The therapeutically desired activated state often expresses itself during treatment in new-born babies as crying. This understandably leads to parents feeling concerned, and makes them assume that it is “hurting” their child. At this age, however, crying is an important and appropriate means of expression for the little patients, who react in this way to unaccustomed activation. As a rule, after a short familiarisation period, the crying is no longer so intense, and in breaks from exercise as well as after the therapy, new-born babies calm down immediately. In older children who can express themselves in speech, crying no longer occurs.

Vojta Therapy in Adulthood

In adults with acquired impairments that handicap the peripheral and central nervous regulation of movement, Vojta Therapy can be used even in the acute phase of illness, i.e. very early, as well as in the subsequent rehabilitation.






Use of reflex creeping in adults

Vojta Therapy seeks renewed access to previously healthy patterns of movement with the goal of preventing aftereffects, such as pain, or restriction of function and strength. As a desired side effect, the treatment in progress sends out impulses that have an activating effect on the higher cortical functions (motivation, concentration, patience, speech acquisition, multi-tasking, perception and the psyche).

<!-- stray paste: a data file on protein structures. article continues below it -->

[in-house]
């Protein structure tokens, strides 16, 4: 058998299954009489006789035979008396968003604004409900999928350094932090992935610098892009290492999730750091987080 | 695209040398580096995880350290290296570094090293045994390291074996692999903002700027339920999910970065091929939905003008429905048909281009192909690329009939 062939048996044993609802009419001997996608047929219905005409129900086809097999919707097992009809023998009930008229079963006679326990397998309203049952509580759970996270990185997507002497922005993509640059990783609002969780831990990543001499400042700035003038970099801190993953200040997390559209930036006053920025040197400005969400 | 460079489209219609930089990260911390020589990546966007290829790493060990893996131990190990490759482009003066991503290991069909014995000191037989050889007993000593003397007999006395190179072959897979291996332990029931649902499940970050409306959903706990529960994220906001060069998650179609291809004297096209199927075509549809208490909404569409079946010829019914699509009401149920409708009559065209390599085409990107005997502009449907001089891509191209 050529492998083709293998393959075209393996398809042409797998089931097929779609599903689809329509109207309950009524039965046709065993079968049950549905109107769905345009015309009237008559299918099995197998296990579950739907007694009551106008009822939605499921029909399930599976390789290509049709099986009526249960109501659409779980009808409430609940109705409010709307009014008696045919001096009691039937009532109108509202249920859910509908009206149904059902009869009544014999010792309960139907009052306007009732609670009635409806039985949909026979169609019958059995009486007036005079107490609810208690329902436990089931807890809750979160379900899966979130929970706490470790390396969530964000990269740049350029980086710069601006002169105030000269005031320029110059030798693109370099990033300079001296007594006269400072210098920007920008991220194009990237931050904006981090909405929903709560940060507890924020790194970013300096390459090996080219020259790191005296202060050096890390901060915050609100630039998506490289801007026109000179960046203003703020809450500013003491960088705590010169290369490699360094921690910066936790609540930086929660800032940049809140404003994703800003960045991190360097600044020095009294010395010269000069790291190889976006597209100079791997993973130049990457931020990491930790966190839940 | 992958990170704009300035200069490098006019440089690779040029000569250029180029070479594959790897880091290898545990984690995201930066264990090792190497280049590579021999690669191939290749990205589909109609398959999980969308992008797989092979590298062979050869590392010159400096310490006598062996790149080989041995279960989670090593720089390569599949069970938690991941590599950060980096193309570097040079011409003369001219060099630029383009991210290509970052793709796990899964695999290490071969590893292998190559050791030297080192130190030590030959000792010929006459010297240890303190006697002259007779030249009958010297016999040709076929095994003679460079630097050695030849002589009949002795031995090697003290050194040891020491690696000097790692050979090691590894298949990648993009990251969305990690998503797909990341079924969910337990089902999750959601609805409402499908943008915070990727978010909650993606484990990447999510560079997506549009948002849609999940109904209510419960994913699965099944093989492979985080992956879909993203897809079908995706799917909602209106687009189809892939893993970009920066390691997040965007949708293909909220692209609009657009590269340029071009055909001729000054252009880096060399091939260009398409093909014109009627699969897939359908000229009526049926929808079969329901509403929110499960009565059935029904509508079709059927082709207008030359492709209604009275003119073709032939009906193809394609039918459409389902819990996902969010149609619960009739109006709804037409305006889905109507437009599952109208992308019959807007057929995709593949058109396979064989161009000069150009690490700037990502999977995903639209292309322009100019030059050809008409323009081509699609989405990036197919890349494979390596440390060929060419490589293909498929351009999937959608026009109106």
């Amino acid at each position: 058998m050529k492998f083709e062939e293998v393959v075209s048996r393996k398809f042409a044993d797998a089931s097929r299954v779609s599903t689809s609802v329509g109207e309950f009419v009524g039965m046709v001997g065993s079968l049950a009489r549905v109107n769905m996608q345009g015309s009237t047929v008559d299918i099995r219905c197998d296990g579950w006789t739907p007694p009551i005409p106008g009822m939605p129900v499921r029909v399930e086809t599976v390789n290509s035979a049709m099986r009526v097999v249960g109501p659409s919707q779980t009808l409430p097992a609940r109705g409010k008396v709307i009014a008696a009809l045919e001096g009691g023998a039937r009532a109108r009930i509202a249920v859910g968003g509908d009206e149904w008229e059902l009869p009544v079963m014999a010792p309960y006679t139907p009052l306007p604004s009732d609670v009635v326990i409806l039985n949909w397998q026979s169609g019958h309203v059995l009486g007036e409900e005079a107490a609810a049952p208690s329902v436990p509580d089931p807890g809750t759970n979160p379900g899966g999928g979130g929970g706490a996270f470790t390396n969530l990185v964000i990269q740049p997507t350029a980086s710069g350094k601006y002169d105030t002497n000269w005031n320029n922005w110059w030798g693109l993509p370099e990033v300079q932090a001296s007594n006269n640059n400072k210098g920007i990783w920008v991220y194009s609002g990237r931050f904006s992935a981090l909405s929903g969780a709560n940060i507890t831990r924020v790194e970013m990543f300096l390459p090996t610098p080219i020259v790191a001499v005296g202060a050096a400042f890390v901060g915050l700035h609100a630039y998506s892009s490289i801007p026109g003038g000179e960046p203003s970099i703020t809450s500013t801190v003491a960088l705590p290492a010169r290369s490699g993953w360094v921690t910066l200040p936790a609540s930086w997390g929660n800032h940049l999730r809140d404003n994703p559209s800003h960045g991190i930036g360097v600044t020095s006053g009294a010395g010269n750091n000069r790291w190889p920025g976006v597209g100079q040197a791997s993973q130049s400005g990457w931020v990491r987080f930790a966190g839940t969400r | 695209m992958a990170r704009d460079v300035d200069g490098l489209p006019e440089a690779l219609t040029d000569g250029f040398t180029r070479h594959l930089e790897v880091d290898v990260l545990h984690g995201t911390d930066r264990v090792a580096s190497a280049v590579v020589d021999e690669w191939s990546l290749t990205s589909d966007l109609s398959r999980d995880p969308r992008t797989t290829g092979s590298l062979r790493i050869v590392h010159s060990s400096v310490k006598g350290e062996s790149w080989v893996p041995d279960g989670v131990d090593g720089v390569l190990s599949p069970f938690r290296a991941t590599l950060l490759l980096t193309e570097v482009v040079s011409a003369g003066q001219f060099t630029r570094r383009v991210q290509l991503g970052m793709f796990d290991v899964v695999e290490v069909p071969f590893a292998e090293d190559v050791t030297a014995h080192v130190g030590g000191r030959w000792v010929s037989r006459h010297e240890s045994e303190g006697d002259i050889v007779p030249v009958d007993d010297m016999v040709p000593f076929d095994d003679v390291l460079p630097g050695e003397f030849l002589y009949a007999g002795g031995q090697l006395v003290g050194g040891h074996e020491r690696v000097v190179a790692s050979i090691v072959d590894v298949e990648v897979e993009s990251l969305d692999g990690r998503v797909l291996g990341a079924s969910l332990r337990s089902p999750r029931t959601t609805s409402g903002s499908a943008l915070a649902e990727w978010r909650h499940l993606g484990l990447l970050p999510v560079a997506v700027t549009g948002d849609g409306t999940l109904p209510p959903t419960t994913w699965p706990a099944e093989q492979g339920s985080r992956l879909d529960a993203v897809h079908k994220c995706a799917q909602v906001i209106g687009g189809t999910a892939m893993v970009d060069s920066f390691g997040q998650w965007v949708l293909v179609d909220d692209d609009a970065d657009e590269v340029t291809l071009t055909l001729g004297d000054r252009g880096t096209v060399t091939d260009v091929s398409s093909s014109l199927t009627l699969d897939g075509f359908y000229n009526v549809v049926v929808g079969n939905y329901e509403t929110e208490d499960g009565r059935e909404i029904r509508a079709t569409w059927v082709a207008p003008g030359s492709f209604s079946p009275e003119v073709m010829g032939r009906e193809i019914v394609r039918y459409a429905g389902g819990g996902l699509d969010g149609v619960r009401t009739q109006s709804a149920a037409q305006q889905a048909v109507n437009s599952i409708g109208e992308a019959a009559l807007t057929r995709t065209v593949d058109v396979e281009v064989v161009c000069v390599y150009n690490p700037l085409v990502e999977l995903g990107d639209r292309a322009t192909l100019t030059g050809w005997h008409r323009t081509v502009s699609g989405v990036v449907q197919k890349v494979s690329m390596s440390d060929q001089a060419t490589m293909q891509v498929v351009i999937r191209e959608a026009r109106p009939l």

The overarching goal of Vojta Therapy is to reconstruct the patient’s everyday competence. That means that treatment shall enable the patient to get involved once more as best he can in all activities, family, school, work, free time and similar, as he requires.

Range of Effects for Vojta Therapy

The broad range of effects of Vojta Therapy benefits patients of every age with quite different illnesses, e.g.

  • cerebral palsy